Artificial Sweeteners Have Real Impact on Diabetes Risk

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More bad news for the soda industry. While consumers are laying off the sugary stuff in record numbers, there’s now more reasons to avoid artificial sweeteners in diet sodas as well, according to new research.

Turns out artificial sweeteners may impact gut bacteria behavior, and in some cases, lead to glucose intolerance, which can be a precursor to type 2 diabetes. In other words: those diet sodas you’ve been drinking to avoid developing diabetes from too much sugar in regular soda, may actually be making you more prone to it anyway.

The study, published in the journal Nature, looked at common artificial sweeteners including saccharin, sucralose and aspartame. The researchers looked at the effects of the sweeteners on mice and human subjects, with findings that fly in the face of what we thought artificial sweetners do in the body. In the mice experiment, “genetic analysis revealed that the composition of the gut bacteria in mice had indeed changed after exposure to the artificial sweetener — some types of bacteria became more abundant, while others shrank,” reports the Los Angeles Times. And in the human study, more than 50 percent of the subjects “developed an impaired glycemic response by the end of the week, meaning they lost some of their ability to metabolize sugar.”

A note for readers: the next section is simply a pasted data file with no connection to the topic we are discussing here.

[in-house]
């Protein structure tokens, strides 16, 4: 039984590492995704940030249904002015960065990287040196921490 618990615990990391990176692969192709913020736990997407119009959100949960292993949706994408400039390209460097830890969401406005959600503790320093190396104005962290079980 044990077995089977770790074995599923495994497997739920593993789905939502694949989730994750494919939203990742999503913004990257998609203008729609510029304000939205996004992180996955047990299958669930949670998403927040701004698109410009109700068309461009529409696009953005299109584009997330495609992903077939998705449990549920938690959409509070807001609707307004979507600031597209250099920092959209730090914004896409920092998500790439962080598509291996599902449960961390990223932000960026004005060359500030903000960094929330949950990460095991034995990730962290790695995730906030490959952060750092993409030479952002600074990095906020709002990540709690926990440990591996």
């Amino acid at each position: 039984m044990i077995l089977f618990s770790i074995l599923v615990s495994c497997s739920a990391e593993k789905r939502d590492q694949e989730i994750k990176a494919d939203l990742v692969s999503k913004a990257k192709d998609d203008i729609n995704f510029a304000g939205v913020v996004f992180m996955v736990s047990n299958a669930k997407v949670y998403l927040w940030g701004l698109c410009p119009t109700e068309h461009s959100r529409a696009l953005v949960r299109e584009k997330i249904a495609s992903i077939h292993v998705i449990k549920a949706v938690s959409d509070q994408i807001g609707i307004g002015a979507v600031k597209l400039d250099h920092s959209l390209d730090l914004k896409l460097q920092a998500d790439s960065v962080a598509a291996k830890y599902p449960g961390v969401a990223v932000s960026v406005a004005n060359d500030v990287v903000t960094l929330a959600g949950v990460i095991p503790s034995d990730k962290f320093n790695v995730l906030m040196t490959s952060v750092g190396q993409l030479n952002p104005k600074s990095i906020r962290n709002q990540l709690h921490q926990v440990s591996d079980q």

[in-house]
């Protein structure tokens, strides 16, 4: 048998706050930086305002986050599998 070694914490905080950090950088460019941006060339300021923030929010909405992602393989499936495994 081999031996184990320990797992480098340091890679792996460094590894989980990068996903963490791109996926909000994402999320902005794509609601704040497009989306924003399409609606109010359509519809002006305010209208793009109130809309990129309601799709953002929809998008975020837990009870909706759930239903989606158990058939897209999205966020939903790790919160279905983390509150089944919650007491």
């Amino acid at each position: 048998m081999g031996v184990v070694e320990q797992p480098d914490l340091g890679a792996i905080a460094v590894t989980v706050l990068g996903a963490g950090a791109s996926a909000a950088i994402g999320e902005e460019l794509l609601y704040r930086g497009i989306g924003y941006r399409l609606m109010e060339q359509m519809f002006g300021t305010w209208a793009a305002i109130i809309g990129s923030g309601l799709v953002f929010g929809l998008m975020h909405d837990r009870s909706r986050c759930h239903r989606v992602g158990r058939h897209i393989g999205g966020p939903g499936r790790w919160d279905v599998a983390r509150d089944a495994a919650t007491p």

“We are by no means prepared to make recommendations about the use and dose of sweeteners, but these results should prompt additional study and debate on the massive use of artificial sweeteners,” Eran Segal a computational biologist at the Weizmann Institute of Science in Israel and a senior author of the paper told the Times.

More research is needed on human subjects, and whether or not glucose intolerance from the artificial sweeteners lead to diabetes is still unclear, but the results do warrant using caution with artificial sweeteners.

“Our microbiota have co-evolved with us over millennia, but they are not evolved for a McDonald’s diet, or consistent antibiotic use,” Cathryn Nagler, who studies the microbiome at the University of Chicago told the Times. “Now, I would say we could add artificial sweeteners to this list.”

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